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Ralph Wiggum777

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Ralph Wiggum777 last won the day on January 18 2017

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About Ralph Wiggum777

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  • Birthday 10/12/1984

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  1. Ralph Wiggum777

    Iā€™m not leaving but...

    Just to start off, I didn't read all four pages of this post so if this was brought up, forgive me. I just wanted to say that I get some users frustration for stuff getting wiped or bans being handed out. Keep in mind though that uniformity can be difficult to expect when there's six different people making judgement calls on what they consider appropriate punishment. No differently than when people complain about referees in the sports. Some refs call things tight and expect rigid rules following, others allow the players to control the game and give more leniency. Try to understand also that lately it's been a major avalanche of shit talk and negative pub. Not saying it's unwarranted, but the weight of dealing it can start to drain a person's patience down after a while. Similar to a cop in a rough neighborhood. He might have been upbeat and chipper when he first joined, but after a while stress and negativity will wear down even the hardest of minds. Also, try to think of us mods and Gun Media as two separate entities. Us mods are just hired fans that do this as volunteers; we're not paid representatives of Gun. I do this randomly when work is slow, others might do it when the kids are finally to bed, or just before they get ready to go to sleep. Our time to devote to this is very finite, and therefore sometimes it's just easier to squash something that's clearly heading towards becoming an issue rather than babysit it. Not expecting any sympathy, just giving you an idea of what it's like on the other side.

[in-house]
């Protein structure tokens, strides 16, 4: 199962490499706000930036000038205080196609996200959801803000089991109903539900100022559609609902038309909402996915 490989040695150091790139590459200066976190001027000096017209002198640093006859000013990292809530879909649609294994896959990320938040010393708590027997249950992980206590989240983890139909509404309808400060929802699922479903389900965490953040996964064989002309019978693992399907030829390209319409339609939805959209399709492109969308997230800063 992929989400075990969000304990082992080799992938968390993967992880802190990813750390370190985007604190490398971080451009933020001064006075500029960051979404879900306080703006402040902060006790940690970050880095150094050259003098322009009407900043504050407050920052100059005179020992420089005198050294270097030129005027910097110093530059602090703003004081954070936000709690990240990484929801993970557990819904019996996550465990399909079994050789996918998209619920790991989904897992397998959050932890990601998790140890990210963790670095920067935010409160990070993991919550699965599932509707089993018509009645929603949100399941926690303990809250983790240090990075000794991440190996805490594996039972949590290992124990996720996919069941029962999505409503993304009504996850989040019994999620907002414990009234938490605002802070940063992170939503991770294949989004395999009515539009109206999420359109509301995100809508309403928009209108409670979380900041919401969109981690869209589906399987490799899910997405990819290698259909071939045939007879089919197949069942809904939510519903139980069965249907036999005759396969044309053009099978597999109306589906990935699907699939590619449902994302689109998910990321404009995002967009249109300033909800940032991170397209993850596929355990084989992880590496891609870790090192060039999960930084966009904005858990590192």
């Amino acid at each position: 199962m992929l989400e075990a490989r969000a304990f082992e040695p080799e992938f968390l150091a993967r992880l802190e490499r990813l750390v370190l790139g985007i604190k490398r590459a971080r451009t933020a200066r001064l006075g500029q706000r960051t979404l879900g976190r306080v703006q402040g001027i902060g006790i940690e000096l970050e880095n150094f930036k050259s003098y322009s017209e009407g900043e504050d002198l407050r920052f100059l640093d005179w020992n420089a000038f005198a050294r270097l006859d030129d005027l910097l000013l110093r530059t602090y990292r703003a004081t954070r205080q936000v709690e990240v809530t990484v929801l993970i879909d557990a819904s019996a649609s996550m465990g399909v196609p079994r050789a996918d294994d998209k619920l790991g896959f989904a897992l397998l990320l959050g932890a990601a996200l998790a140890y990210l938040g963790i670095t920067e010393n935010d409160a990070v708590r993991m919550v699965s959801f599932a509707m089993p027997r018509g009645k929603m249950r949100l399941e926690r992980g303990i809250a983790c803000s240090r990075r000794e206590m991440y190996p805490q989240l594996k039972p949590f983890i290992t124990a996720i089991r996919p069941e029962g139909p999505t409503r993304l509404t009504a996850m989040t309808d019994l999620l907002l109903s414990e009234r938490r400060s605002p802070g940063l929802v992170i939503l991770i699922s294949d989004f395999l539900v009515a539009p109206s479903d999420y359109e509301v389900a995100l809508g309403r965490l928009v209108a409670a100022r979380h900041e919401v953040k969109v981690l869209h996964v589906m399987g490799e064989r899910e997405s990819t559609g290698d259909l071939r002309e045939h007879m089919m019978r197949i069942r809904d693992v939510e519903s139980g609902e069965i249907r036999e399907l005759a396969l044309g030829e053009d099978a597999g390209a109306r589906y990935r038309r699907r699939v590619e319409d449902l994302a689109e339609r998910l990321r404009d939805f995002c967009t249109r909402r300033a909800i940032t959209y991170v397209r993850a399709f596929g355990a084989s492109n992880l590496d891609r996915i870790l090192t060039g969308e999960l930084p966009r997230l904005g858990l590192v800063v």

2. @Evil @The Doctor @DeadlyD Yes, there are a handful of games that succeeded at supporting their title beyond the one year mark. I didn't said it was a concrete line, I said most games hit that mark and then the devs have to move on to their next project. The reason for this is how the basics of video game economics work. Everyone jumps on the hot new title in the first two months it's out. Then sales plummet after that due to used copies being available, new titles taking the limelight, and/or a handful of other reasons. As sales start to wain, the developer needs to start thinking about their next revenue producing project to keep the lights on. They basically take the money they made on their recent game, squirrel most of it away, and then slowly spend it to fund their next development cycle over the next 2-3 years. The DLC to keep them afloat doesn't usually work for most games. Paid DLC is a very minor revenue intake that often doesn't generate much more money than it cost to develop. Around 15-25% of players buy DLC depending on which study you read*, and that figure tends to be even lower for non-game changing stuff (emotes, for instance). Lets say there's 25,000 players still regularly logging in by the time they can make DLC again. If 20% of them buy a $5 DLC every time one releases, that's only $25,000 generated (5000 players x $5). That's not even half of one employee's yearly salary. Even if they released a DLC pack every month, that wouldn't be enough to pay rent on their office and payroll a five person staff. And that's assuming they could consistently develop DLC that's of a high enough quality that 20% of the player base would be willing to buy it. DLC is not a viable economic plan by itself. With internet available for basically everyone, and the growing popularity of free to play w/ micro-transaction game design, game support length is becoming longer. That's only works for certain kinds of games though. This sort of game was never going to be able to generate constantly engaging DLC content to keep the community repeatedly pulling out their credit cards, so they went for the full price game release route instead. With that model of release, game sales are where the money is earned; DLC is how the developer keeps the community engaged and coming back while their new project is being drawn up and planned. Support for most games usually lasts during this planning phase and then the developer moving their developers and engineers onto their companies next title, which is usually 9-12 months later after the storyboards are drawn up and the game design is ready to move forward. There are definitely rare exceptions to this rule in the full game release spectrum, but those exceptions usually need 10,000,000 in games sales or more and a pretty dedicated player base so the DLC sales can keep them going. This project didn't have either of those things, so it's likely that the Jason X DLC they were working on was going to be the last of their content anyways. So we all really only missed out on one skin and map. *Here's the one I used that puts the range between 16-23% for reference: https://www.alistdaily.com/digital/npd-77-percent-gamers-willing-pay-microtransactions/